Every since undergrad geology, I’ve loved the artistry of geomorphic maps. They just strike me as so art deco in a geeky kind of way.
Above is Mars, and the yellow ellipse is the target for the Phoenix lander (illustrated, left) due to arrive on Mars on the 25th of May. Emily at the Planetary Society explains the navigation and engineering behind the landing site. Any guesses as to why it’s a cigar-shaped target and not a bull’s eye?
Here’s a trivia point … see the latitude and longitude on the map above? If the Martians were sending their Phoenix to Earth at the same coordinates, the target would be just west of Canada’s Great Bear Lake, near the border of Yukon and Northwest Territories.
What about the Mars Rovers, Spirit and Opportunity? By Earth coordinates, Spirit would be a bit more than 100 miles off the NW coast of Fiji in the Pacific Ocean. Opportunity would be about 200 miles off the coast of Africa in the Atlantic Ocean, south of Ghana.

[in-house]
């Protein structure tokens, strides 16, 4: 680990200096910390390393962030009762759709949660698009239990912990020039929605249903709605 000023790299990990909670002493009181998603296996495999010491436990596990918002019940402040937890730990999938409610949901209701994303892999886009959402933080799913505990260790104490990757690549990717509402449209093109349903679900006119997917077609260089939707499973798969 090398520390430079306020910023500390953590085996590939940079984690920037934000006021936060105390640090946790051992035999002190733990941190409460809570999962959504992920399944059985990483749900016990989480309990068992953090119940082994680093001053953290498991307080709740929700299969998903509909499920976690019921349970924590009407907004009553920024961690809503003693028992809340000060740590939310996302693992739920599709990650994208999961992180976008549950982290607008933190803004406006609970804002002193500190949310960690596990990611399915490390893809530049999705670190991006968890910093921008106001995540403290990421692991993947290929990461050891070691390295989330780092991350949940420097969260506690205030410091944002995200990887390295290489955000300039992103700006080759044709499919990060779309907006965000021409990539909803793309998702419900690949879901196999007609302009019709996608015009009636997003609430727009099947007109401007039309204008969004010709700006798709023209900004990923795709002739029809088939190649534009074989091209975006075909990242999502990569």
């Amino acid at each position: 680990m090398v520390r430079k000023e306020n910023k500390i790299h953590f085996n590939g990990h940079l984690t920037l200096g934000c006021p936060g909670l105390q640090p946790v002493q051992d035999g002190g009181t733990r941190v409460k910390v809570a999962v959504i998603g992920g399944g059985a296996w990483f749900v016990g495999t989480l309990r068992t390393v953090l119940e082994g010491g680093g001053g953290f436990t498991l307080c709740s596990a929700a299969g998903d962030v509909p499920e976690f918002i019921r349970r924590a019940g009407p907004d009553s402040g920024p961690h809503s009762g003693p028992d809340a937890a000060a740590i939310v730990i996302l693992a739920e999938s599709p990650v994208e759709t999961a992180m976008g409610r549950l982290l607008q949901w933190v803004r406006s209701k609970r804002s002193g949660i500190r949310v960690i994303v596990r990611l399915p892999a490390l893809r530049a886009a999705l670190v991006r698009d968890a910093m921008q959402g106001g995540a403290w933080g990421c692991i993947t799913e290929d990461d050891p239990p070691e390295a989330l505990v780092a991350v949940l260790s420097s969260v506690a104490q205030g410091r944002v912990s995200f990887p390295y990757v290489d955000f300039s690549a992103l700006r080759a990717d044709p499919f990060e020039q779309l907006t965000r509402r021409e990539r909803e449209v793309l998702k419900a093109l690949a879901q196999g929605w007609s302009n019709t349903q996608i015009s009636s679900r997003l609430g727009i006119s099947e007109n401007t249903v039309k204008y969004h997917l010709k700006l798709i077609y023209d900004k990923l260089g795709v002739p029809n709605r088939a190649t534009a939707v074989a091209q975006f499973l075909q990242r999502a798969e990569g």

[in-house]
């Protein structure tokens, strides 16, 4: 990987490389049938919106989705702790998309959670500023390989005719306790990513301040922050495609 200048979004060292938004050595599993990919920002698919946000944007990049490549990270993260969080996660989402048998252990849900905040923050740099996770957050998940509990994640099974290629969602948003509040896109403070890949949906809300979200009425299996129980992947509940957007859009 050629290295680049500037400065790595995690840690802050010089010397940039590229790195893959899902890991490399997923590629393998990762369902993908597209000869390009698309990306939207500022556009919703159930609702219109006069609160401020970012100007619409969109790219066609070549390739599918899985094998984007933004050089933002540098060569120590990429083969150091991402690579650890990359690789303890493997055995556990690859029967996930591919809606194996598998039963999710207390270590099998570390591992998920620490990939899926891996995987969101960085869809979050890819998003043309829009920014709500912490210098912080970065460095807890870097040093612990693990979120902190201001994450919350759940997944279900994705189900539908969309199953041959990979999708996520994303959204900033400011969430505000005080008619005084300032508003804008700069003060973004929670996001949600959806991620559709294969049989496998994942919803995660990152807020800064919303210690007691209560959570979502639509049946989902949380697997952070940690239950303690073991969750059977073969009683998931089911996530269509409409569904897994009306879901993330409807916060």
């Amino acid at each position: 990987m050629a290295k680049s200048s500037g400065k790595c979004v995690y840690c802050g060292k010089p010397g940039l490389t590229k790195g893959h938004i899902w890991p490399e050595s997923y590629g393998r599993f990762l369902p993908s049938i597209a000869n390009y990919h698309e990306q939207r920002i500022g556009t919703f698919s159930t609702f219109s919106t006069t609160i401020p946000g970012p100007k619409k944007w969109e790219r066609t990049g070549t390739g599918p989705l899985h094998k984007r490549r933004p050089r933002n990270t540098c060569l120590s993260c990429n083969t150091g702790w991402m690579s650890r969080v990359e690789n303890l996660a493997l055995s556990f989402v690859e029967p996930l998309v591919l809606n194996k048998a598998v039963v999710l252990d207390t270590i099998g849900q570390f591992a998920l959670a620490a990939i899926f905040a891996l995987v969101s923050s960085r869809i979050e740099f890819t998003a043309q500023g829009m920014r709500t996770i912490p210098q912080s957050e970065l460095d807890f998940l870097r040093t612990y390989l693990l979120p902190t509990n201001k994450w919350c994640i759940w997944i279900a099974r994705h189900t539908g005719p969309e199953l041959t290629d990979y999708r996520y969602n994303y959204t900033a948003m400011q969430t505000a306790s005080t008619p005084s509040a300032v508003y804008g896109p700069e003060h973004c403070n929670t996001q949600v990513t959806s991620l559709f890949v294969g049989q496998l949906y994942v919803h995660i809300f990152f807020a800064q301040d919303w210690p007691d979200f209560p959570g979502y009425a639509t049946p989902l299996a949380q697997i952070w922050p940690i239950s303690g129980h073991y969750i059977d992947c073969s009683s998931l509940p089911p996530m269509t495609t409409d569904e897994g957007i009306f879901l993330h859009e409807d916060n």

One challenge in Marts exploration involves satisfying the energy requirements to run these explorers. The rovers we targeted for the Martian equator to maximize their ability to draw solar energy to power their systems. Even so, during the Martian winters, Spirit and Opportunity have struggled to stay in operation. Phoenix lander will be right on the edge of what passes for the Arctic Circle. It will get nearly 24 hours of sunlight, but at a more oblique angle than the rovers’ solar panels.
Ten years ago, NASA lost its first polar lander as it aimed for the South Pole of Mars. Hopefully fortune will be with Phoenix on its mission.
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